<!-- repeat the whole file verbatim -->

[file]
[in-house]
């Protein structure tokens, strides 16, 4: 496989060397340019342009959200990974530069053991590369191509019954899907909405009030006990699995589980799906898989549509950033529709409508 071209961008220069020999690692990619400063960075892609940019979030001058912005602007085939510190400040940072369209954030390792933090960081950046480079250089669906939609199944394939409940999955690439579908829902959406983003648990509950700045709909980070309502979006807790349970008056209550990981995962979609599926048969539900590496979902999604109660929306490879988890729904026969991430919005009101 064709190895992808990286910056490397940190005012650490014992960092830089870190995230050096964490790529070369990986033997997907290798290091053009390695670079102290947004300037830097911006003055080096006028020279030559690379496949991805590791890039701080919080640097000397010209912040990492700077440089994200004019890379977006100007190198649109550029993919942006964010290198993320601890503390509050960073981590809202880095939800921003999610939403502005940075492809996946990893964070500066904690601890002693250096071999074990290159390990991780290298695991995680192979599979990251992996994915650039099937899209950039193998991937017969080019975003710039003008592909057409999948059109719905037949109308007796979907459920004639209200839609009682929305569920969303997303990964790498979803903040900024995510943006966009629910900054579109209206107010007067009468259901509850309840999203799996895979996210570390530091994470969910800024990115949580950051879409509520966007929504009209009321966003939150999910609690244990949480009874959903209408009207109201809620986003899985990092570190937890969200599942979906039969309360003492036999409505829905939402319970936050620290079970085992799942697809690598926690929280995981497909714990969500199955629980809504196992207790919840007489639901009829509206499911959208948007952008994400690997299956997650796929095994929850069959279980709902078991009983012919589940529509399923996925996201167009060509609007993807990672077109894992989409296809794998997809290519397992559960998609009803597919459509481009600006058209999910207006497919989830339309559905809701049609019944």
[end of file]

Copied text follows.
[in-house]
């Protein structure tokens, strides 16, 4: 496989060397340019342009959200990974530069053991590369191509019954899907909405009030006990699995589980799906898989549509950033529709409508 071209961008220069020999690692990619400063960075892609940019979030001058912005602007085939510190400040940072369209954030390792933090960081950046480079250089669906939609199944394939409940999955690439579908829902959406983003648990509950700045709909980070309502979006807790349970008056209550990981995962979609599926048969539900590496979902999604109660929306490879988890729904026969991430919005009101 064709190895992808990286910056490397940190005012650490014992960092830089870190995230050096964490790529070369990986033997997907290798290091053009390695670079102290947004300037830097911006003055080096006028020279030559690379496949991805590791890039701080919080640097000397010209912040990492700077440089994200004019890379977006100007190198649109550029993919942006964010290198993320601890503390509050960073981590809202880095939800921003999610939403502005940075492809996946990893964070500066904690601890002693250096071999074990290159390990991780290298695991995680192979599979990251992996994915650039099937899209950039193998991937017969080019975003710039003008592909057409999948059109719905037949109308007796979907459920004639209200839609009682929305569920969303997303990964790498979803903040900024995510943006966009629910900054579109209206107010007067009468259901509850309840999203799996895979996210570390530091994470969910800024990115949580950051879409509520966007929504009209009321966003939150999910609690244990949480009874959903209408009207109201809620986003899985990092570190937890969200599942979906039969309360003492036999409505829905939402319970936050620290079970085992799942697809690598926690929280995981497909714990969500199955629980809504196992207790919840007489639901009829509206499911959208948007952008994400690997299956997650796929095994929850069959279980709902078991009983012919589940529509399923996925996201167009060509609007993807990672077109894992989409296809794998997809290519397992559960998609009803597919459509481009600006058209999910207006497919989830339309559905809701049609019944």